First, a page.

If we’re going to compare this movie to a brew, San Miguel would be a good choice, and it might help if you had a few cans with you. Like the ubiquitous San Mig (at least in Hong Kong), this cheap and accessible effort gets the job done when more refined options aren’t available. The crowd-pleasing duo of Miriam Yeung and Daniel Wu tries to recreate the chemistry that made the first Love Undercover such a hit. Yeung is Siu-Man, a beer girl with a heart of gold – and the handy ability to never get inebriated; the Chinese title translates to “not drunk after 1000 glasses.” This earns her the respect and affections of one Brother 9 (in a slightly sleazy but still loveable turn by Alex Fong). One night, she happens upon Michel (Daniel Wu masquerading as a French Chinese), who is drunk beyond repair. As it happens, he is also a gorgeous chef with zero business acumen. Luckily, Siu-Man is there to provide him a place to stay and to save his restaurant, all on a beer girl’s salary.
Her willingness to help him out and his talent for baking delicious pretzels quickly leads to romance. Michel, however, is not keen on settling down, and the partnership is complicated by slow business and the fact that Siu-Man is now Michel’s landlord and investor. His self-doubts intensify when free-wheeling buddy Long (Terence Yin playing his usual character) crashes into the scene and chastises him for being too domestic. This prompts Siu-Man to hold on tighter to her man, just what a frustrated Michel does not need. The moment is ripe for another woman to enter the picture, and she comes in the form of slinky, cigar chomping restaurateur Zhao Jie (Hu Jing). Miss Zhao tries to poach Michel for her own chain of posh eateries and dangles a fat paycheck, and herself, in front of him.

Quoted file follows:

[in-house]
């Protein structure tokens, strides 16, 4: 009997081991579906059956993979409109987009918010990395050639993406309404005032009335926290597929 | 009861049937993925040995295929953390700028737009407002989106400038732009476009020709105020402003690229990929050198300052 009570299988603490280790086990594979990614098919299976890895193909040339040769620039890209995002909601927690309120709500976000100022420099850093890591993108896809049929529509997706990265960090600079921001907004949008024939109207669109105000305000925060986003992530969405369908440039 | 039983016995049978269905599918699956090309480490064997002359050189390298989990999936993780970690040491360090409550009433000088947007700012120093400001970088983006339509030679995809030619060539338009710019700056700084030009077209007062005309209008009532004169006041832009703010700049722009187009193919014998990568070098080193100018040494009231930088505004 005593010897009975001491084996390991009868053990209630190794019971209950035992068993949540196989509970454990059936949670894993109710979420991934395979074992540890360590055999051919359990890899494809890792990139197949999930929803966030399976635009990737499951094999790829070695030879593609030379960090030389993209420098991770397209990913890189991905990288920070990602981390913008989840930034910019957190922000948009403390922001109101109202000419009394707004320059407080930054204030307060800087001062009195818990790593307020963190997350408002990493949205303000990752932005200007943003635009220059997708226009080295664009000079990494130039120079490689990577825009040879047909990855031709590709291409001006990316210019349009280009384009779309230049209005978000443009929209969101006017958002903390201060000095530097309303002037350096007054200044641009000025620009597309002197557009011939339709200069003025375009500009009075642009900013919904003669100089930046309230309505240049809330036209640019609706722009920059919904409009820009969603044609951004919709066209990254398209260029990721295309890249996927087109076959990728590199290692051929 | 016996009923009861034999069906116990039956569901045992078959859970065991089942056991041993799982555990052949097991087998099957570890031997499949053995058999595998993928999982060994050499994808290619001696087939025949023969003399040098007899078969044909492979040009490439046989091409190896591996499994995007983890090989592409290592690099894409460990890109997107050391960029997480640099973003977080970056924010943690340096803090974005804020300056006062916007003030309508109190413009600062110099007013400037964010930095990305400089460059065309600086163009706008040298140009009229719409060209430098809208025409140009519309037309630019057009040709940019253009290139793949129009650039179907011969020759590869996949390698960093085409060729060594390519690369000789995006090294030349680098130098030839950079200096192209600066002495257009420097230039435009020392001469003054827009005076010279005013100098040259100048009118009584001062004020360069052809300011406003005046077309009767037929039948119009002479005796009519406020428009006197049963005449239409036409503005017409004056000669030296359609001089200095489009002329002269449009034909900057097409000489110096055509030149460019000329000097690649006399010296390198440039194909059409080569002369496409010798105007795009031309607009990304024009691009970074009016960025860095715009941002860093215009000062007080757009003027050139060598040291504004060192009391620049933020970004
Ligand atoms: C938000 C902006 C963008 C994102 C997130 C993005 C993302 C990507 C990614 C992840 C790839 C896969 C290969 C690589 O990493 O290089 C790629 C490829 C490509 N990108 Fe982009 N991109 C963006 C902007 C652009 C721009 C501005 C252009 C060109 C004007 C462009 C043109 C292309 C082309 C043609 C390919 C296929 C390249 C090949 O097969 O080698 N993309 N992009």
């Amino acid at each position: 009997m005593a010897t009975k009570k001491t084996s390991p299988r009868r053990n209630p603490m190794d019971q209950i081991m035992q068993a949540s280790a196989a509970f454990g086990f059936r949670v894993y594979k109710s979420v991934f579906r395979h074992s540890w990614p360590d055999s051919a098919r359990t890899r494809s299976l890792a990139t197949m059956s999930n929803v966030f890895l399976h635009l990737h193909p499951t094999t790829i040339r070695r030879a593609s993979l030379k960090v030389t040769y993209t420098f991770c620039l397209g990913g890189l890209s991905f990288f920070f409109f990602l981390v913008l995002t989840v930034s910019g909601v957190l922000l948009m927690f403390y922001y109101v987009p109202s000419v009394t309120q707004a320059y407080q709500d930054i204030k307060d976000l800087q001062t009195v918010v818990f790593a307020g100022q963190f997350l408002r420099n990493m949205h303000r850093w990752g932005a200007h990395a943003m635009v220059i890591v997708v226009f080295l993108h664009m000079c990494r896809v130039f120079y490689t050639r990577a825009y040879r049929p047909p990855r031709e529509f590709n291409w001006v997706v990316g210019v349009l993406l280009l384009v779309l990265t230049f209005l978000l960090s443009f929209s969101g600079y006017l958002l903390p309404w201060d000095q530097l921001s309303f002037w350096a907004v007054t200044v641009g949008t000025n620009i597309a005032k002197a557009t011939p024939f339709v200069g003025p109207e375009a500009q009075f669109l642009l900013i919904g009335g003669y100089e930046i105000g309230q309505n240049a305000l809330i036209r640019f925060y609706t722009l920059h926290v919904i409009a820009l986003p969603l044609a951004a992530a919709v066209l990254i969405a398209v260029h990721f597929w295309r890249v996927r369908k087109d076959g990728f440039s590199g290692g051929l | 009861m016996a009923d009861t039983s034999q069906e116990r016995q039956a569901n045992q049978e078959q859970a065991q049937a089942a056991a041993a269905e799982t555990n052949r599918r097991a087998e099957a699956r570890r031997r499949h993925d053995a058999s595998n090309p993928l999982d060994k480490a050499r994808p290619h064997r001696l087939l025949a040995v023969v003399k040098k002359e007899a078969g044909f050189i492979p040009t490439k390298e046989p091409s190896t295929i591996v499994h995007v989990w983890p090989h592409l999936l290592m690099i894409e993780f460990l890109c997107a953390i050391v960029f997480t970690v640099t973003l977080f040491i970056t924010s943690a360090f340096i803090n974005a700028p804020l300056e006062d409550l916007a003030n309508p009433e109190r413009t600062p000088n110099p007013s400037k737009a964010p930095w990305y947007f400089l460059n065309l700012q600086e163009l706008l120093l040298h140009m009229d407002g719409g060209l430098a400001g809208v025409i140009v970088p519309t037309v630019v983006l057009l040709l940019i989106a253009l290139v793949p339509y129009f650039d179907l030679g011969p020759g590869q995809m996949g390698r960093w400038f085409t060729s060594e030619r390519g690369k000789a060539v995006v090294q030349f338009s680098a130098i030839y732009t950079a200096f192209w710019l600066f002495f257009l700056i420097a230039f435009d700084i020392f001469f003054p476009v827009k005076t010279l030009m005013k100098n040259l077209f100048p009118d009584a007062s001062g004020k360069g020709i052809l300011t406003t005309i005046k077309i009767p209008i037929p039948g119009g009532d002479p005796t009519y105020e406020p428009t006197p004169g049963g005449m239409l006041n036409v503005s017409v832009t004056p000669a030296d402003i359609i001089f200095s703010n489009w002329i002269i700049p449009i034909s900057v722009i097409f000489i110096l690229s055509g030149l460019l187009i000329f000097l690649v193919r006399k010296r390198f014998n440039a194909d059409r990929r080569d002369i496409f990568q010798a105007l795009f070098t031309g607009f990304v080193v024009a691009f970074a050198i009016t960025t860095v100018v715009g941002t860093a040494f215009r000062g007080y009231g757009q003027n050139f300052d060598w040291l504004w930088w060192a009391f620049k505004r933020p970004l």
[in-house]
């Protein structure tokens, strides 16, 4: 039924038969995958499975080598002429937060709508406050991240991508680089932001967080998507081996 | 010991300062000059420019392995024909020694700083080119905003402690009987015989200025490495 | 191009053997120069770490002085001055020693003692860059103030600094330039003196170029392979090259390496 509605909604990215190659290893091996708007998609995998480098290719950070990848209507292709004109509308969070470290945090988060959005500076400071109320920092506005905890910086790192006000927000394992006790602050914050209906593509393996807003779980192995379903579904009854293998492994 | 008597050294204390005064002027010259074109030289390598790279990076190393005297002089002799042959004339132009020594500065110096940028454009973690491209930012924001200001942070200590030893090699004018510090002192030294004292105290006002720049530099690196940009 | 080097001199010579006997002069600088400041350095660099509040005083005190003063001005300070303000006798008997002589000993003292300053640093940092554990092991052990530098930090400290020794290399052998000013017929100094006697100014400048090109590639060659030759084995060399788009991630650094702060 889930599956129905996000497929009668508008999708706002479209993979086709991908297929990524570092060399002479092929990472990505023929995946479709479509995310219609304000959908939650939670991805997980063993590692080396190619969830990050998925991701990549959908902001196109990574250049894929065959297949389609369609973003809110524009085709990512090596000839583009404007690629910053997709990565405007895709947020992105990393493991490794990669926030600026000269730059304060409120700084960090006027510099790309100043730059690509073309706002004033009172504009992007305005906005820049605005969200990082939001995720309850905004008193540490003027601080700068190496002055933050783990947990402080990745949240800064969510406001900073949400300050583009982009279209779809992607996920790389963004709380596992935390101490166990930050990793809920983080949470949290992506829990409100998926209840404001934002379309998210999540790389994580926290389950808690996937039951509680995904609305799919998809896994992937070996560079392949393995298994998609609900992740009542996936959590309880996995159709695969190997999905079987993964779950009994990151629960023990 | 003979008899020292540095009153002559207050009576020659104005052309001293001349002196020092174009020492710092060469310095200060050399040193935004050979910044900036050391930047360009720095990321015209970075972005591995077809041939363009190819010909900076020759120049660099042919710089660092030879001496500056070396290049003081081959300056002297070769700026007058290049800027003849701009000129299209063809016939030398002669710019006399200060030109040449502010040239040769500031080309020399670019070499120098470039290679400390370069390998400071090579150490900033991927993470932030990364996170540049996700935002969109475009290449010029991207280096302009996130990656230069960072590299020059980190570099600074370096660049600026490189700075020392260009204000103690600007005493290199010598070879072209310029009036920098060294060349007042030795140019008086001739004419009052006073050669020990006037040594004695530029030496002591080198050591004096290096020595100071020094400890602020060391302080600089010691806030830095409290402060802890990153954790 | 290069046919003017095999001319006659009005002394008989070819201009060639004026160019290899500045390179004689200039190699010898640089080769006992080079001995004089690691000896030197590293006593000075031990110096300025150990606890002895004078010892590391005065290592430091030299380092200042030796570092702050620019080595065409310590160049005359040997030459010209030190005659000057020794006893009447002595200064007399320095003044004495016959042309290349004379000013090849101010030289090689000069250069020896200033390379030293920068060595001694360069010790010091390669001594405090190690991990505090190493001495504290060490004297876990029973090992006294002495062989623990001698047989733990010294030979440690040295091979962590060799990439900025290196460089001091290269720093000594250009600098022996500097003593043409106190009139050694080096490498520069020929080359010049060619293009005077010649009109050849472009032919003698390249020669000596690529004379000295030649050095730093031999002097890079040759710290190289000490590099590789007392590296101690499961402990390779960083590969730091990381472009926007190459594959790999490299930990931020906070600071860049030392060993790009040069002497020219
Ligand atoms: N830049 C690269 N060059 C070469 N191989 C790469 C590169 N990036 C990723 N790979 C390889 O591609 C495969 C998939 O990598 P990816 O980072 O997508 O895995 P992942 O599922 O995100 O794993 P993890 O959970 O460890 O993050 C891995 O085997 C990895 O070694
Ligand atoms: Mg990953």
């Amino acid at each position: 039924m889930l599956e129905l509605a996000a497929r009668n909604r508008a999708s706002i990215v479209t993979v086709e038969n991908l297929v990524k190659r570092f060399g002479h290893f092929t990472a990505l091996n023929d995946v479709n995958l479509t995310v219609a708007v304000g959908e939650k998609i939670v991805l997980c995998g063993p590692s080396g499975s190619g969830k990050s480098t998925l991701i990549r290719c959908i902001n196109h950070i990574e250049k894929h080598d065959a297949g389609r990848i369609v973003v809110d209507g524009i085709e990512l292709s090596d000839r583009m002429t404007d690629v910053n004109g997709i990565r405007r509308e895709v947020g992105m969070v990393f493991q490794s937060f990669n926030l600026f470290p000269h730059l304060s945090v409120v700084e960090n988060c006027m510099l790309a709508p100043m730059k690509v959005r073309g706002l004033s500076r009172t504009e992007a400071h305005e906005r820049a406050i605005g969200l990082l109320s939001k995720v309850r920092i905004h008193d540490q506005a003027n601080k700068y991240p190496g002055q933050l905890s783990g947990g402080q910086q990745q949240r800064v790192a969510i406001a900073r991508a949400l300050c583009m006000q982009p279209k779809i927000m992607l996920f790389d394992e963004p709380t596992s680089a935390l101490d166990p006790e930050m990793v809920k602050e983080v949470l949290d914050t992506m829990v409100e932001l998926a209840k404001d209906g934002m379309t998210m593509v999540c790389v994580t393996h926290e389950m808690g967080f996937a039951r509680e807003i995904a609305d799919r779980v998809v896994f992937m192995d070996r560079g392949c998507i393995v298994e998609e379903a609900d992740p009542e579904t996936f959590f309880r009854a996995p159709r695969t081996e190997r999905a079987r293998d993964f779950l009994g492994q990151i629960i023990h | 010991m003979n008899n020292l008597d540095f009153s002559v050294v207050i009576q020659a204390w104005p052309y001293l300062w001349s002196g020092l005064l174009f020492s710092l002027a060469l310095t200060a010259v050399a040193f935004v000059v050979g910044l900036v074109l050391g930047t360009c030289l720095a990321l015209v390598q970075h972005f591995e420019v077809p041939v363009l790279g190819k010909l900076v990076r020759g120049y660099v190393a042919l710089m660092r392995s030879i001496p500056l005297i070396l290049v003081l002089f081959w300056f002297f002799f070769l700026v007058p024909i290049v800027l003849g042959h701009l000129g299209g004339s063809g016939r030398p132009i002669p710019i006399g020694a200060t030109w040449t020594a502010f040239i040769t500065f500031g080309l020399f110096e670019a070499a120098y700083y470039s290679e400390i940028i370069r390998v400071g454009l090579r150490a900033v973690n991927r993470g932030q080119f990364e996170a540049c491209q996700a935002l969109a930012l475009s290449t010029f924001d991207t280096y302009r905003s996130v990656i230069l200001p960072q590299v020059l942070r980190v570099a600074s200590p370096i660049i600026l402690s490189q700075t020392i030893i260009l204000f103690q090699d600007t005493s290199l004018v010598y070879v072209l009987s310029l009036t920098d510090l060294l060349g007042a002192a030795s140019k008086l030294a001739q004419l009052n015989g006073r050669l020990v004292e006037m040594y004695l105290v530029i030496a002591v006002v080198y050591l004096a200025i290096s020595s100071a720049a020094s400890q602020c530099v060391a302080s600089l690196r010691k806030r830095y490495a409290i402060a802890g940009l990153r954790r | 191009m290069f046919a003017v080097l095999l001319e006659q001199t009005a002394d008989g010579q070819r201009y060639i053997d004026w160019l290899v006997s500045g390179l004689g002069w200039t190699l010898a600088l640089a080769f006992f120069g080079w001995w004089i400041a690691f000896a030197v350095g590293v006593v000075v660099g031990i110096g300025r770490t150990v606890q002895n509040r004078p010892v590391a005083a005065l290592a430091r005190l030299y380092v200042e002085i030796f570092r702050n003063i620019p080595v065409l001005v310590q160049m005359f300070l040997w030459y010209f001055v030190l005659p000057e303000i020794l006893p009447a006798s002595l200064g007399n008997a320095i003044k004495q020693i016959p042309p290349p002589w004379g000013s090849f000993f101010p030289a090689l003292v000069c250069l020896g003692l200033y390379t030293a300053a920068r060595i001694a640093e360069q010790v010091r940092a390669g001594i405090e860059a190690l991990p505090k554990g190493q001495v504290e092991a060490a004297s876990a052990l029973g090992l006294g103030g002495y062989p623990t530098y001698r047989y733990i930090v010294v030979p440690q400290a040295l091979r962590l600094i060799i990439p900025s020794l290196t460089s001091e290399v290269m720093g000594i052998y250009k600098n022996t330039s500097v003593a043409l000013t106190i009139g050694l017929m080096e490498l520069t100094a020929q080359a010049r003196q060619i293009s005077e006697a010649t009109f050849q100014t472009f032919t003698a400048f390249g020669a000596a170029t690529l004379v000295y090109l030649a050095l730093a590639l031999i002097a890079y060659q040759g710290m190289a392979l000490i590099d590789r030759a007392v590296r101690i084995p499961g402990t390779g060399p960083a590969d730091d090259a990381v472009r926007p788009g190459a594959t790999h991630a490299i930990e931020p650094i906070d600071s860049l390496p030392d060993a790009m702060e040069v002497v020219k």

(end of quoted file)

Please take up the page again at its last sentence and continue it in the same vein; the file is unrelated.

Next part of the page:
Does he bite or does the local girl triumph? At least the question is made more relevant by developments in the second half of the movie, which teases out some of the mundane pressures of a relationship not often portrayed in Hong Kong film. Despite this, the characters are not captivating enough to power the point through, and instead I found myself drawn to some unexplored elements. A critique of Hong Kong food culture, Mainland investment in the city, upscale eateries, or even beer girls would have made more interesting pictures.
So those seeking a probing romance or especially Love Undercover revamped, will be disappointed. For one, Drink Drank Drunk relies primarily on the charm of its two leads. This film has neither the characters nor chemistry to elevate them, apart from an over-the-top Alex Fong in a role usually reserved for Eric Kot. This movie also discards the tidy romantic simplicity of Love Undercover and lacks the novelty of a goofy Miss Yeung. Still, if you need your dose of Miriam and Daniel, you will probably appreciate the effort.
Released: 2005/Reviewed: 2011